Robert Redford was once a poor art student in Italy, when during a winter break, he decided to hitch-hike to France. A truck dropped him off in Cannes, where he spent the night on the beach huddled under a boardwalk, listening to the crowds party and drink it up above on the Croisette, wishing he could also join them. Many years later, Redford returned to Cannes, but this time as a famous actor, who had just released a spectacular film and this time he was on the boardwalk partying and drinking it up.
This incredible story changed my life when I heard Redford tell it during a talk at the Cannes Lions Festival of Creativity. It is the singular moment I can recall that inspired me to not be pushed down by losses and to not give up on dreams.
It was a simple talk. But it was powerful. And that is what powerful, simple talks do: they change lives by giving them a much-needed dose of inspiration.
Thirty years ago, my father, who was also in the marketing industry, brought home a poster for me. It was a beautifully designed cross-section panel of Mughal architecture, with gorgeous colour bands like fancy draped curtains on the building. A simple and elegantly-crafted typographic line running horizontally stated: “Herald and AdAsia. Extending the frontiers of mass communications. Lahore 1989.” One typeface, no elaborate logo, running exquisitely through the poster. It was so well designed, we framed it and it still hangs in our living room 30 years later. As a child, I wanted to design like that. As an adult, I still do.
The best industry gatherings manifest in a lifetime’s worth of inspiration, whether that comes from an actor speaking on a stage, or a poster for a conference that a child didn’t even attend.
The Pakistani advertising and marketing industry is at a pivotal point. After a spectacular start in the fifties and sixties, when Pakistani copywriters and art directors were at par with Madison Avenue genius, all the way into the eighties when content was written intelligently, we are slowly emerging out of a decade or so of work which had left Pakistan years behind the global scale.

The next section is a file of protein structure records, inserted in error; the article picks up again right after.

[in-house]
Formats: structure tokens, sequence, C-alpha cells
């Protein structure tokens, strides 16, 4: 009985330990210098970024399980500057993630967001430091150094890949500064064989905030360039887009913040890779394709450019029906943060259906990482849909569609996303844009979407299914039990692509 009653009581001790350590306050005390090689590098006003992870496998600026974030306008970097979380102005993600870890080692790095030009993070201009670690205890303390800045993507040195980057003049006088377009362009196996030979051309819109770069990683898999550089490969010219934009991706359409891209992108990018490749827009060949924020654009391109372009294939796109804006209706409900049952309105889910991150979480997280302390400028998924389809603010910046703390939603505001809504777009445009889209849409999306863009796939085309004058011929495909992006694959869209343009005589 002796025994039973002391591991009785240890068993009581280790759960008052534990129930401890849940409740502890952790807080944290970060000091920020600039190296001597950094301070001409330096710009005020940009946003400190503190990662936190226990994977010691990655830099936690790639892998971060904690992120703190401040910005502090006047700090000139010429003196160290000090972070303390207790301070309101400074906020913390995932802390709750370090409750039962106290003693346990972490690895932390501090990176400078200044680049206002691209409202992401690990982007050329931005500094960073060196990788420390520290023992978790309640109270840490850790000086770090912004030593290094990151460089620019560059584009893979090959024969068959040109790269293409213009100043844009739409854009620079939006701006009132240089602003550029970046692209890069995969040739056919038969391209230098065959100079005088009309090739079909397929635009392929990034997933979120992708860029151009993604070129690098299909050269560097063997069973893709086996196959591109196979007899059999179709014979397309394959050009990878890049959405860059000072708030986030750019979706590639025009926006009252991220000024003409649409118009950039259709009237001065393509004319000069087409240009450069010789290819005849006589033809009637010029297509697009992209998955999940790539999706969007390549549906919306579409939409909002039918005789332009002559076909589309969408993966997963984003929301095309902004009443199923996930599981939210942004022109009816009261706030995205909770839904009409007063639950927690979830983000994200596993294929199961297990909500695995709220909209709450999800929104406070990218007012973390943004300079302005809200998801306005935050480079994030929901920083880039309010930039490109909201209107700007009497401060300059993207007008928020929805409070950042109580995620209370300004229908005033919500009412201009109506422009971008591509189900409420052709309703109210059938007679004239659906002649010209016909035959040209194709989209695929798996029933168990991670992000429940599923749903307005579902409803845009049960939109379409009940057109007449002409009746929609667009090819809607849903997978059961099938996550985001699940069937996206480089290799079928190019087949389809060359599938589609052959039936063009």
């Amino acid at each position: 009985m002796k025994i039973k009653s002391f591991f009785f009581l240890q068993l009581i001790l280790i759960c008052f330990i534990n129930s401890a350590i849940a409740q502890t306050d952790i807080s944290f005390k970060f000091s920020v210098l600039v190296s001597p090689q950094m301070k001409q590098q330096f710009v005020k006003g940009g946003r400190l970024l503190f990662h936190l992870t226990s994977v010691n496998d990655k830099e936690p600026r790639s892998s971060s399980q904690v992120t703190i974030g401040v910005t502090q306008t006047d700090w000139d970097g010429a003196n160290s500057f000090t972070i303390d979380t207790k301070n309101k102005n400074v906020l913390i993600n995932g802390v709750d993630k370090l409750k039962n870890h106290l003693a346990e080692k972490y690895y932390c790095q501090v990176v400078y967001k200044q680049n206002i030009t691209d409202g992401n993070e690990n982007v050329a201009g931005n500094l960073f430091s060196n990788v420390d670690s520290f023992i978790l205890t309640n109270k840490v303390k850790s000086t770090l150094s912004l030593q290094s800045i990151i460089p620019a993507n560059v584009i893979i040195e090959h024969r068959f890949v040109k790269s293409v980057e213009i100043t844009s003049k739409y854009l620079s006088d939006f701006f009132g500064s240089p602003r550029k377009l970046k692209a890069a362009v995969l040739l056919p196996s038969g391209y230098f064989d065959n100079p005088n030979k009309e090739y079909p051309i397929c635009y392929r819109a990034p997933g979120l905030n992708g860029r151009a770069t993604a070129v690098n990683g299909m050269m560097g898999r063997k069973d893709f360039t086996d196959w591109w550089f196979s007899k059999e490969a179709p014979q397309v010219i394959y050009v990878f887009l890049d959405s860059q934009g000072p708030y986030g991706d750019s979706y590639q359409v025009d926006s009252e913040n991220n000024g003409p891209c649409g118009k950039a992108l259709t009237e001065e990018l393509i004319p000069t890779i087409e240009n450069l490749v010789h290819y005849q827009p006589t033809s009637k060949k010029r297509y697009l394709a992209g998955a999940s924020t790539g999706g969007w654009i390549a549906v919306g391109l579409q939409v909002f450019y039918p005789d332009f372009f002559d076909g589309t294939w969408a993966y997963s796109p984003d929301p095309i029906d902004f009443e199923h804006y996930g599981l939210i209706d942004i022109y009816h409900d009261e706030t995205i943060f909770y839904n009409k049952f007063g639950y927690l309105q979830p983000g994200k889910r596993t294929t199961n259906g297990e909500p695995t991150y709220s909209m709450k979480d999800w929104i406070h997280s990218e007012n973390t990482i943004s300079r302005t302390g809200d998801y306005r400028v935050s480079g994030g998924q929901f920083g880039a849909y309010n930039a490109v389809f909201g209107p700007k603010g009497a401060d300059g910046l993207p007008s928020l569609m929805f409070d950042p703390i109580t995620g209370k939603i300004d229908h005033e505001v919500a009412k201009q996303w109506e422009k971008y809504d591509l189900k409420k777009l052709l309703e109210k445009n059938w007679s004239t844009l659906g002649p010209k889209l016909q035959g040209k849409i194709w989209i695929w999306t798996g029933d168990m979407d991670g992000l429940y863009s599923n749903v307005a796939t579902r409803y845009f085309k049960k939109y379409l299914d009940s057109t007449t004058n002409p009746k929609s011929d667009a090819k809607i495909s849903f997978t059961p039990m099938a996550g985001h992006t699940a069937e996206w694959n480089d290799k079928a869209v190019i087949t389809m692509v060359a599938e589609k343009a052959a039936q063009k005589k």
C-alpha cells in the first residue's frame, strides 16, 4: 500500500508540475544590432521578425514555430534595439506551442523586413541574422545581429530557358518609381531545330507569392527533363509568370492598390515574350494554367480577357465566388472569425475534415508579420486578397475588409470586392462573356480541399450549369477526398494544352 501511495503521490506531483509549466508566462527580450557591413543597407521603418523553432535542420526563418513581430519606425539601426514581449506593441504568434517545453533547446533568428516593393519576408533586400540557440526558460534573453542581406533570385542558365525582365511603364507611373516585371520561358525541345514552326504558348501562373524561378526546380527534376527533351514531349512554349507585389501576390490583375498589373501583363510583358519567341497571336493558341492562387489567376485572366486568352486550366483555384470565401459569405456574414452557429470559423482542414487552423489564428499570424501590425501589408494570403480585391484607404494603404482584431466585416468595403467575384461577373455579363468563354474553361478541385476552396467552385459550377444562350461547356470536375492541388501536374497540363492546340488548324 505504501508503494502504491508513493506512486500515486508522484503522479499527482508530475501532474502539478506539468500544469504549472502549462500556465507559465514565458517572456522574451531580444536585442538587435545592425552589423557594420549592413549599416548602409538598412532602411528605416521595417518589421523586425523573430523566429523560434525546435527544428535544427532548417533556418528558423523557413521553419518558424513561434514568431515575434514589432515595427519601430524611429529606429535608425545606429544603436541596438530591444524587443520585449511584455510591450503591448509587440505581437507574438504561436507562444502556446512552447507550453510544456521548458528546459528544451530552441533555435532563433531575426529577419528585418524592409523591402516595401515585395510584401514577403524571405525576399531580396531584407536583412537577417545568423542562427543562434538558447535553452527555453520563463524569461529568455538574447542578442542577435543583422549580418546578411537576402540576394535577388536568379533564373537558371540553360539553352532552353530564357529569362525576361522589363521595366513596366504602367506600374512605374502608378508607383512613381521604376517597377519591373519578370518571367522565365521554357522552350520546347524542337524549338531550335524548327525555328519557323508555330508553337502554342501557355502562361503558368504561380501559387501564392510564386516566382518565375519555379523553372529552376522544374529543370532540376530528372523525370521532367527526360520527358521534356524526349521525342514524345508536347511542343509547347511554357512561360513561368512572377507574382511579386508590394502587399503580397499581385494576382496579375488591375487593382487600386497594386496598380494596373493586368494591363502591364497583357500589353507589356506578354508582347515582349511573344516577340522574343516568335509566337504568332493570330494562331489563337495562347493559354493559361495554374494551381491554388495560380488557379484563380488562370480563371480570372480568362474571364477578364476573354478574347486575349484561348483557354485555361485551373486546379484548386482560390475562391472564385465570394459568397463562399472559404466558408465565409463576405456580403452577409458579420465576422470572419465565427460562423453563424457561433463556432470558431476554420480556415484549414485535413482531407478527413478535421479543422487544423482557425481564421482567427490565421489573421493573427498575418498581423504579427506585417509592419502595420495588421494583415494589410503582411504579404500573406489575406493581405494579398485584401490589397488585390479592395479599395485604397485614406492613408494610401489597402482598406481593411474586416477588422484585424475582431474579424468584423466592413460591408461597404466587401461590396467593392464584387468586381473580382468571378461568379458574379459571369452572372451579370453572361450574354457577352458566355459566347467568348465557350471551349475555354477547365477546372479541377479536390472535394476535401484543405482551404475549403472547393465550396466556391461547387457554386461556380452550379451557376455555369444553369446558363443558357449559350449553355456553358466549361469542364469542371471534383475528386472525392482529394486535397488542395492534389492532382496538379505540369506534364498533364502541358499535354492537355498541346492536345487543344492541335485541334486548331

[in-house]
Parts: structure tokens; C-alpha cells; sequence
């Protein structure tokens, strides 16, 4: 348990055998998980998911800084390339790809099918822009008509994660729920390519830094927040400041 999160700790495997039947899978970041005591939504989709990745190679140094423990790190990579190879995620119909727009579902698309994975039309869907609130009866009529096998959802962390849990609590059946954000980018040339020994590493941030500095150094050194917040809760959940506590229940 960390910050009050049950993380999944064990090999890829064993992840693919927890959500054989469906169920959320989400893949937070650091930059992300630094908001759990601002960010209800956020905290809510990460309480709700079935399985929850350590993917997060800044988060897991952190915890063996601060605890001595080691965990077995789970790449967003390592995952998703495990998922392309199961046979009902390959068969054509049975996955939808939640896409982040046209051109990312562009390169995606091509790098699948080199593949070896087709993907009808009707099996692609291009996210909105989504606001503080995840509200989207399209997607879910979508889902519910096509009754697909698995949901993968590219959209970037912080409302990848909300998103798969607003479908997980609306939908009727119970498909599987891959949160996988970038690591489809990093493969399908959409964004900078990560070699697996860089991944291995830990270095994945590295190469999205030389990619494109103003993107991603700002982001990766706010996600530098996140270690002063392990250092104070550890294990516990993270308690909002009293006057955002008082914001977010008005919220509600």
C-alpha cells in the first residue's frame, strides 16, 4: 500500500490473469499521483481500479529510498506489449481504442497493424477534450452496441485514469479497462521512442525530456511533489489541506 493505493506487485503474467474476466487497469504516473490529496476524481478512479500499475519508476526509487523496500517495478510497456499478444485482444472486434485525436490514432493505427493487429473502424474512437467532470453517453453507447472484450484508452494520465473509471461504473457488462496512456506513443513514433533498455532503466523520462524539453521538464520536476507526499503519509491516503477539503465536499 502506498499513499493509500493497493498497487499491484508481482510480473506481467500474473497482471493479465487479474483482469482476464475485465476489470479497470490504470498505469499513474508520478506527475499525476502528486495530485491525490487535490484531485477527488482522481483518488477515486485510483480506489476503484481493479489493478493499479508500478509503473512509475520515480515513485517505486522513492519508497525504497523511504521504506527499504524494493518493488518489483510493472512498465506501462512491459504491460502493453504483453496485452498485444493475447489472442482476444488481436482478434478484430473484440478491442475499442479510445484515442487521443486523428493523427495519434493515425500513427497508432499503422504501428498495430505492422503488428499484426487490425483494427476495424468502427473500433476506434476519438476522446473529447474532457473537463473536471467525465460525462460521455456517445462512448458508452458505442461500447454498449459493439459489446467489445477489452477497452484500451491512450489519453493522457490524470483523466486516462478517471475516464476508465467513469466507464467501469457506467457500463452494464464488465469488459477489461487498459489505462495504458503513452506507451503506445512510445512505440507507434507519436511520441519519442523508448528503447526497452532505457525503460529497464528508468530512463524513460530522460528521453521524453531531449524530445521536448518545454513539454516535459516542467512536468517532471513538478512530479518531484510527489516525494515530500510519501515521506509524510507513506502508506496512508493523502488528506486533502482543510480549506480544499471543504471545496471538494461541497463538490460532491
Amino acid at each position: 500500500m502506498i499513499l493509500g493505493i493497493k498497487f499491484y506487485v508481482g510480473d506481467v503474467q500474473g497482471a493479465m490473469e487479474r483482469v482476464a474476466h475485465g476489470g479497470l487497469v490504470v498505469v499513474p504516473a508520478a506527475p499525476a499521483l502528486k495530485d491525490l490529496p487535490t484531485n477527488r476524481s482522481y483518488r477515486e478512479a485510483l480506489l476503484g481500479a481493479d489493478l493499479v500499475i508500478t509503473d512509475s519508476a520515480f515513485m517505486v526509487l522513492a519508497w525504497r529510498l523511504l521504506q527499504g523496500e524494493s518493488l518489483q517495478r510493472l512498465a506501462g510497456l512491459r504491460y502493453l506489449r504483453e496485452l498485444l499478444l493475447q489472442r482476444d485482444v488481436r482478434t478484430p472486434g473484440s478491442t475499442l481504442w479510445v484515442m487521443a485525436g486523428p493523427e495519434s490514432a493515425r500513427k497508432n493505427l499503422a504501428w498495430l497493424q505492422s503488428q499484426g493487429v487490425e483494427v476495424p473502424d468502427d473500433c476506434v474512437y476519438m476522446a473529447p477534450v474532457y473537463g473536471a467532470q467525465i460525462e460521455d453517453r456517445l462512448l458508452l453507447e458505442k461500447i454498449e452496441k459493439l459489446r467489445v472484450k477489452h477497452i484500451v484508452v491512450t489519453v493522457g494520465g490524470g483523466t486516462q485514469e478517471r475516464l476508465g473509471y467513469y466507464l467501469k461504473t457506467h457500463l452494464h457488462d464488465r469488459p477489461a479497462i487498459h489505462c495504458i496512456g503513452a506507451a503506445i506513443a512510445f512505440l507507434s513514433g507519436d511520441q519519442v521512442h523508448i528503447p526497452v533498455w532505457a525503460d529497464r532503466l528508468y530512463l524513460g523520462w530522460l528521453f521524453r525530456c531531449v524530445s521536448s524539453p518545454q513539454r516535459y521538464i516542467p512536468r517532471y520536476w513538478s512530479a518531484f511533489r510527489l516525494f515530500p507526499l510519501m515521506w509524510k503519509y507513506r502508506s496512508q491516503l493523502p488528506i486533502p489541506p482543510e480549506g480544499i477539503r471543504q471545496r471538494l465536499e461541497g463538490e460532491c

Until five years ago, Pakistan had never featured at an international award show of any worth. Today, Pakistan has won 11 Cannes Lions, and this year was ranked by the WARC Report to be among the Top 40 Creative Countries in the World. The Cannes Lions Global Creativity Index in 2019 has placed a Pakistani agency ahead of any other in South Asia, beating several mega-offices in India that have dominated the region for years. We could not have picked a better year to bring AdAsia to Pakistan.
The shift into the digital world is now demanding better content: just take a look at the Pakistani meme-making talent, it is wildly imaginative, incredibly topical, surprisingly rapid, and (to be honest) some of the finest creativity being churned out in the country. It makes commercial work look tone-deaf and stuck in the mindset of the previous decade. A consumer brand’s competition is no longer their competitor brand, it is Netflix, CNN, TikTok and that T20 game that you are trying to interrupt and getting hated for it.
In the midst of all this comes AdAsia with its powerhouse of speakers and topics. And not a moment too soon. This is a collection of inspirational speakers that is sure to provide the much needed introspection and acceleration that will – in the words of a poster done 30 years ago – “extend the frontiers of mass communication” in this country. It will force us to look back at our work and take stock of where we stand in the global community and how to better ourselves.
A couple of years ago, I heard Fernando Machado speak at Cannes. Fortunately for all of us, he is speaking at AdAsia. His talk title at Cannes was: “How to suck less as a client.” Mind you, Machado is a client himself. He is the super genius behind turning the work (and fortunes) for Burger King around and has won more trophies than anybody has time to count. He is bold, brash, honest, and holds no punches. Here’s one of his gems: “A good client is a client that acts as a partner of the creative agencies instead of simply acting as a ‘client’. Client implies an unbalanced relationship. A relationship in which one side is always right, a relationship that is transactional. From experience, the best results usually come when client and agency act together as one brand team.”
Beyond agency-client relationships, speakers like Yasaharu Sasaki and Tay Guan Hin will force you to step into the digital world. You will most likely stop thinking of frames in horizontal terms anymore. Sasaki is obsessed with transforming digital data into beautiful content that is incredibly immersive and engaging.
There are heavyweights such as Sir Martin Sorrell and Peter Draper, who bring a wealth of personal experience as inspirational tools. Zainab Salbi, a brave fighter on the frontline of the war for gender equality, is sure to move you. The Pakistani speakers list is incredibly strong: Hameed Haroon, Musharaf Hai, Dr Zeelaf Munir, Sharmeen Obaid-Chinoy, and of course the man without whom no Pakistani advertising seminar is complete: Javed Jabbar. Throw in a bit of sports (Wasim Akram) and politics (Sir William Hague), and practically every topic is covered.
Lahore has just been named by UNESCO as a City of Literature, almost as if perfectly timing it as an antidote to the fiasco at the Karachi Biennale. This will help shape an entire generation of writers that will bring forth beautiful content in the field of literature. AdAsia is poised to do the same for content creators and communication leaders: it will be the much-needed steroid shot for the industry to bring it up to par with global advertising.
Ali Rez is Regional ECD for Middle East & Pakistan, Impact BBDO. He is an 11-time Cannes Lions winner.